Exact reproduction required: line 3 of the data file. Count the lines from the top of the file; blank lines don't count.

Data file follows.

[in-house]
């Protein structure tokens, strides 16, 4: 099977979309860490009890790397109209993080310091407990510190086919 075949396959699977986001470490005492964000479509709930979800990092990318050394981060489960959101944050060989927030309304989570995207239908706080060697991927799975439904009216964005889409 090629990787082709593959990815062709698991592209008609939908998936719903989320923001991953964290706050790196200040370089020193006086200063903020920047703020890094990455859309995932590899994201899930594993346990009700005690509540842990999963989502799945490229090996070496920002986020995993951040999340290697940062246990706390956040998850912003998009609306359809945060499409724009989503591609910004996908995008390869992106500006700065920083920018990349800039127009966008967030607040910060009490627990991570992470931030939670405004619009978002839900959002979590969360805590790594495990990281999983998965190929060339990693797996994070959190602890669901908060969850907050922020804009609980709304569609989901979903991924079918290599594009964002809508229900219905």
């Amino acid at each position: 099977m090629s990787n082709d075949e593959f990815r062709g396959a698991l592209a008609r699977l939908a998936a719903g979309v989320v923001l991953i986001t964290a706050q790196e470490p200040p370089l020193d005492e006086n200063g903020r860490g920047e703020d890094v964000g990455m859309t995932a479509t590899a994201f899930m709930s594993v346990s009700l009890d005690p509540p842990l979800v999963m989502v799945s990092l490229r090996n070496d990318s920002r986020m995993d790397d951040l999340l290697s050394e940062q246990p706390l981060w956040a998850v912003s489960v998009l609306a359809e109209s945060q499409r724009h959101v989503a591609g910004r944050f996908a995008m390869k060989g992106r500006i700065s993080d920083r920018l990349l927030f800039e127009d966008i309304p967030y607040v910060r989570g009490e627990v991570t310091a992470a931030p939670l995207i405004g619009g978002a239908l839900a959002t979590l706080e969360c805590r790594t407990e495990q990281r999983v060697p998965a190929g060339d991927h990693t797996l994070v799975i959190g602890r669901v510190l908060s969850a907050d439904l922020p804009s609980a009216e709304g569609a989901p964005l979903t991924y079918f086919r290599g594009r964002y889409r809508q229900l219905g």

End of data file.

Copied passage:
């Amino acid at each position: 099977m090629s990787n082709d075949e593959f990815r062709g396959a698991l592209a008609r699977l939908a998936a719903g979309v989320v923001l991953i986001t964290a706050q790196e470490p200040p370089l020193d005492e006086n200063g903020r860490g920047e703020d890094v964000g990455m859309t995932a479509t590899a994201f899930m709930s594993v346990s009700l009890d005690p509540p842990l979800v999963m989502v799945s990092l490229r090996n070496d990318s920002r986020m995993d790397d951040l999340l290697s050394e940062q246990p706390l981060w956040a998850v912003s489960v998009l609306a359809e109209s945060q499409r724009h959101v989503a591609g910004r944050f996908a995008m390869k060989g992106r500006i700065s993080d920083r920018l990349l927030f800039e127009d966008i309304p967030y607040v910060r989570g009490e627990v991570t310091a992470a931030p939670l995207i405004g619009g978002a239908l839900a959002t979590l706080e969360c805590r790594t407990e495990q990281r999983v060697p998965a190929g060339d991927h990693t797996l994070v799975i959190g602890r669901v510190l908060s969850a907050d439904l922020p804009s609980a009216e709304g569609a989901p964005l979903t991924y079918f086919r290599g594009r964002y889409r809508q229900l219905g």